Antony v. Kumarasamy, 2022 ONSC 6619

Less than a month before a scheduled trial, the plaintiff in an MVA personal injury action accepted an offer to settle from the statutory third party for $85,000 plus interest, disbursements, and costs to be agreed upon or assessed. The parties were unable to agree on costs and the plaintiff brought a motion for a determination by the court. One issue was whether the plaintiff was entitled to recover costs associated with two AB arbitrations and a CPP dispute. Justice Ramsay held that neither the AB nor the CPP costs were recoverable. While costs could be recovered for AB-related arbitrations, the plaintiff failed to provide evidence supporting any of the factors set out by the Court of Appeal in Cadieux. Justice Ramsay also found that the recovery of more than $1 million in SABS interest was a factor weighing against requiring the statutory third party in the MVA tort action to pay for AB-related costs.

With respect to the CPP dispute, Justice Ramsay held that CPP litigation costs are not recoverable in a MVA tort action because the Insurance Act does not impose any statutory requirement on the plaintiff to apply for or dispute CPP benefits.

Sean Omar Henry v. Dr. Marshall Zaitlen, 2022 ONSC 2718

The defendant physician was found negligent by a jury. The plaintiff was awarded damages, which included damages for past loss of income. The defendant brought a motion to deduct the LTD and pension contribution benefits the plaintiff had received, from the award of damages for past loss of income. Justice Sanfilippo dismissed the motion, holding that the benefits could not be deducted because the provider had a right of subrogation right under the contract. He held that it was irrelevant that the provider was unlikely to pursue subrogation. In the circumstances where the contract provided for a subrogation right, the deduction was not permitted.

Finnemore v Hyde, 2021 ONSC 19

The plaintiff was injured in a motor vehicle accident. He took early retirement under his union pension plan, and began receiving benefits at age 58 (rather than 65). The plan entitled a person of age 55 or older to take early retirement if he or she became totally and permanent disabled. The defendant asserted that it was permitted to deduct the early pension benefits from the income loss claim. The plaintiff argued that the payments did not fall within the type of deductible benefit contemplated in s. 267 of the Insurance Act. The defendants brought a motion for a determination on deductibility. Justice Nicholson considered that the plaintiff had paid into the pension plan during his working years, and agreed with the plaintiff that the defendants were seeking to deduct payments made from the plaintiff’s own property – his vested pension plan. The court held that the benefits were not deductible, and dismissed the defendant’s motion.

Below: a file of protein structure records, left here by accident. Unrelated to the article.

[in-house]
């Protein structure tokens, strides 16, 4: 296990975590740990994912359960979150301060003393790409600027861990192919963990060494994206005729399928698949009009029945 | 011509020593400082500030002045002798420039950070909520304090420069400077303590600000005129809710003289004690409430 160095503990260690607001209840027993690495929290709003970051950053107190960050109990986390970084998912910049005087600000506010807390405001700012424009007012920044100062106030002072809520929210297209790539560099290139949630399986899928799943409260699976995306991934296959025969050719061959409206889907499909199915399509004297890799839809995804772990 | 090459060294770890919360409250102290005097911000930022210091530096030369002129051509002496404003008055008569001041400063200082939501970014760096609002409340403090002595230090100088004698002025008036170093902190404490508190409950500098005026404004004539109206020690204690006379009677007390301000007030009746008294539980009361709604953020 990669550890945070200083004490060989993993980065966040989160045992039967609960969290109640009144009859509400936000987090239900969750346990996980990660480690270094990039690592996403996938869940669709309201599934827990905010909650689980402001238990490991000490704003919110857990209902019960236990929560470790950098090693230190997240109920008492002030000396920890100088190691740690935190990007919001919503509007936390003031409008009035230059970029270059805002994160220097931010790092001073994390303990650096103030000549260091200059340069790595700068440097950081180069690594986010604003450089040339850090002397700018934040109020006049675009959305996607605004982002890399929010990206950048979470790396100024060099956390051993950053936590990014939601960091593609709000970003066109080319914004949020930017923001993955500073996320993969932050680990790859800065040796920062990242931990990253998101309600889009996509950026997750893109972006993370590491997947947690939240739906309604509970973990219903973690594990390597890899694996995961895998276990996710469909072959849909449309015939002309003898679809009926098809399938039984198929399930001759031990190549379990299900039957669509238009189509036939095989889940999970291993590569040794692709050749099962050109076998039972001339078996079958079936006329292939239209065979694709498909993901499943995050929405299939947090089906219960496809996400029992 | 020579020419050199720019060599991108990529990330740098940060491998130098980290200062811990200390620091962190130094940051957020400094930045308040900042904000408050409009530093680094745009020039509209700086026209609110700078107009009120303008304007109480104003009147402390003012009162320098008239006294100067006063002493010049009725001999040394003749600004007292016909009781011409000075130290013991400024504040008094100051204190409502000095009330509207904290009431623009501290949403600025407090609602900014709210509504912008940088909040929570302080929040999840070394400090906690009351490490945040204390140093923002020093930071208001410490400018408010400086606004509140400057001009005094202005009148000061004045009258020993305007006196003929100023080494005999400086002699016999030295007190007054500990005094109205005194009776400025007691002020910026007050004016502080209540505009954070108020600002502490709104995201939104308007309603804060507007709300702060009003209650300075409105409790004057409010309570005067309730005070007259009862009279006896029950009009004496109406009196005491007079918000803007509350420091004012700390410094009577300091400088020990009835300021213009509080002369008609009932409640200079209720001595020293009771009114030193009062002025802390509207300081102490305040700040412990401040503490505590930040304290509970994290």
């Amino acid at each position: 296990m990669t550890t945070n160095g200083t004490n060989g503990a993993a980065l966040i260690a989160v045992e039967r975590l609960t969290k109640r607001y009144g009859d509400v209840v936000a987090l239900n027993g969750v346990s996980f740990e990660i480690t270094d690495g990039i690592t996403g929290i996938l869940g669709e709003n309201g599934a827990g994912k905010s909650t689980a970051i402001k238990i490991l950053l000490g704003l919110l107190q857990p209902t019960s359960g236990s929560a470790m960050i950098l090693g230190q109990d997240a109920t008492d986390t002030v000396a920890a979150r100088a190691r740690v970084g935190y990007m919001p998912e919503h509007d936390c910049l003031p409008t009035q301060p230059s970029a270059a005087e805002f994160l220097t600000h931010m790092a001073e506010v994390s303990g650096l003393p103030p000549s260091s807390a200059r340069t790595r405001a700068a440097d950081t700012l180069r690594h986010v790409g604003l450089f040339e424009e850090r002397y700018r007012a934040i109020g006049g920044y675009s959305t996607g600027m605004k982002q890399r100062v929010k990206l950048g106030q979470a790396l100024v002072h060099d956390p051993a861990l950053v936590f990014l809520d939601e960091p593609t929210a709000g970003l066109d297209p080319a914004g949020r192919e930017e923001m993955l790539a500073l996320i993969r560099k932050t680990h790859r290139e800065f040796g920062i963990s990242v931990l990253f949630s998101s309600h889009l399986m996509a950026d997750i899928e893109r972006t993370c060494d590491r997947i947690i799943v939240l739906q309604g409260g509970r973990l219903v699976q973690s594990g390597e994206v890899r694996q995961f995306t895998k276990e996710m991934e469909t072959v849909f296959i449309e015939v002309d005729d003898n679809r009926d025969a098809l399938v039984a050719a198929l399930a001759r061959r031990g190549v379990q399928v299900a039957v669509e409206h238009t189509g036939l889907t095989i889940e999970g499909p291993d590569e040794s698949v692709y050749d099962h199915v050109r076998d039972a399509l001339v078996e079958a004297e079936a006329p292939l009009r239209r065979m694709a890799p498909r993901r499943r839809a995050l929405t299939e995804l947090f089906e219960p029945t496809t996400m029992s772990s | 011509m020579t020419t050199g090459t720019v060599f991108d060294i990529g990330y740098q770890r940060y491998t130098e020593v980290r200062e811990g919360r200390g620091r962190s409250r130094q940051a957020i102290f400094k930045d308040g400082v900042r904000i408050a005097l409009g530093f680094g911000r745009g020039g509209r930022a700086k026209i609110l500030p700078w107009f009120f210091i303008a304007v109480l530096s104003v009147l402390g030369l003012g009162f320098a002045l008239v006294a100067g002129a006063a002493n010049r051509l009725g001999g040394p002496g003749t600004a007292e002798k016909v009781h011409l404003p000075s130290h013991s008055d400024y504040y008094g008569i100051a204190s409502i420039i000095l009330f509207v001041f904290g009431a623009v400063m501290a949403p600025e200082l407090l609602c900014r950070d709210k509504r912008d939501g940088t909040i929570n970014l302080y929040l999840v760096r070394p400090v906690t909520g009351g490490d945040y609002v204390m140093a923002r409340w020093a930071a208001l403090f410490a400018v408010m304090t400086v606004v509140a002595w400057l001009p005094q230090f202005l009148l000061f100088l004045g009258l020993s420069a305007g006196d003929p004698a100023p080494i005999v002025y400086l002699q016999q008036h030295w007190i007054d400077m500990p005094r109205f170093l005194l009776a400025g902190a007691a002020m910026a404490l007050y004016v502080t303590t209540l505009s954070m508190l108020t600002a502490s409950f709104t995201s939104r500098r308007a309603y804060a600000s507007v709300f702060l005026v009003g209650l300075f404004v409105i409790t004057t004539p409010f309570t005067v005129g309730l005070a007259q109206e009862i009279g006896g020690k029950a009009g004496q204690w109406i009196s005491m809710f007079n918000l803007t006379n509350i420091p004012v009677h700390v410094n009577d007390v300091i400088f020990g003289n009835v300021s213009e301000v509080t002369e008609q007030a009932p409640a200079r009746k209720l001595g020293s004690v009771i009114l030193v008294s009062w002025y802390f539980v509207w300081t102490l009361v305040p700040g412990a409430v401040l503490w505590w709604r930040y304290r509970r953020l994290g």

A.B. v. Waite, 2018 ONSC 2151

The jury awarded the Plaintiff $42,250.00 for pain and suffering which was reduced to $4,266.67. Justice MacLeod also awarded 4% interest because of the delay in the trial occurring. The jury awarded $76,121.00 for past income loss which was reduced to $0 after deductions for accident benefits and LTD benefits were considered. Justice MacLeod noted that this was a “disastrous outcome for the Plaintiff” which “illustrated the legislative intention that all but the most significant tort claims should be eliminated and injured motorists be largely confined to claiming no fault benefits under their own insurance policies”.

Grieves v. Parsons, 2018 ONSC 1905

The jury found that the Plaintiff was entitled to $61,000.00 for past loss of income and $90,000.00 for future loss of income/loss of competitive advantage. Six months before the trial, the Defendants made a Rule 49 offer of $70,000.00, inclusive of all claims and PJI, plus partial indemnity fees up to the date of the offer. The Defendants submitted that adverse cost consequences should apply to the Plaintiff following the date of the offer to settle, as after certain deductions, the awards for past and future loss of income were less than the offer. Justice Charney concluded that, after deductions, the Plaintiff was entitled to recover $72,317.00, just barely beating the Defendants’ Rule 49 offer. As such, the cost consequences of Rule 49 did not apply and the Plaintiff was entitled to his costs of $115,000.00, as well as $50,000.00 for disbursements.